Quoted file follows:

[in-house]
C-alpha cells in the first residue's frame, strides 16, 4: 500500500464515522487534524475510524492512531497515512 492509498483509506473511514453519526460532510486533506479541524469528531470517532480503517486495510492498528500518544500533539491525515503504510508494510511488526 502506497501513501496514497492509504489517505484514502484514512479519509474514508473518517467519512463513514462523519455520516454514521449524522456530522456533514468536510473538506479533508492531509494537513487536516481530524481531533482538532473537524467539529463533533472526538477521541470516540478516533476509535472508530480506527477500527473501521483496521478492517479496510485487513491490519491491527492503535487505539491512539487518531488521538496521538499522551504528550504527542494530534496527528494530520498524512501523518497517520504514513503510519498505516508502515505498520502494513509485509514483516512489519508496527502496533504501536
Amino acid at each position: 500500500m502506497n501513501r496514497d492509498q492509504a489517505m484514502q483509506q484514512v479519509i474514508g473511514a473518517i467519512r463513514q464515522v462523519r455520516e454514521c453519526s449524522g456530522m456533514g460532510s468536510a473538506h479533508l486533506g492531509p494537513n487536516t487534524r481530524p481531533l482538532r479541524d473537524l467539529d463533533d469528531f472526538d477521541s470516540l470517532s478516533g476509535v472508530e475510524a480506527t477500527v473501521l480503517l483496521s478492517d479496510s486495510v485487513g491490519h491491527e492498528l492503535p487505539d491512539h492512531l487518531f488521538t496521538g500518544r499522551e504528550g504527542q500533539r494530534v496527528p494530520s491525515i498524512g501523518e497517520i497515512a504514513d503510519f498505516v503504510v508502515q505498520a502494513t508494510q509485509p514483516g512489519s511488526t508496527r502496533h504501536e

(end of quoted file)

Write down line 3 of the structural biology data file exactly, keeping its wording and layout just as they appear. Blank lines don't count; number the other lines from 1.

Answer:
Amino acid at each position: 500500500m502506497n501513501r496514497d492509498q492509504a489517505m484514502q483509506q484514512v479519509i474514508g473511514a473518517i467519512r463513514q464515522v462523519r455520516e454514521c453519526s449524522g456530522m456533514g460532510s468536510a473538506h479533508l486533506g492531509p494537513n487536516t487534524r481530524p481531533l482538532r479541524d473537524l467539529d463533533d469528531f472526538d477521541s470516540l470517532s478516533g476509535v472508530e475510524a480506527t477500527v473501521l480503517l483496521s478492517d479496510s486495510v485487513g491490519h491491527e492498528l492503535p487505539d491512539h492512531l487518531f488521538t496521538g500518544r499522551e504528550g504527542q500533539r494530534v496527528p494530520s491525515i498524512g501523518e497517520i497515512a504514513d503510519f498505516v503504510v508502515q505498520a502494513t508494510q509485509p514483516g512489519s511488526t508496527r502496533h504501536e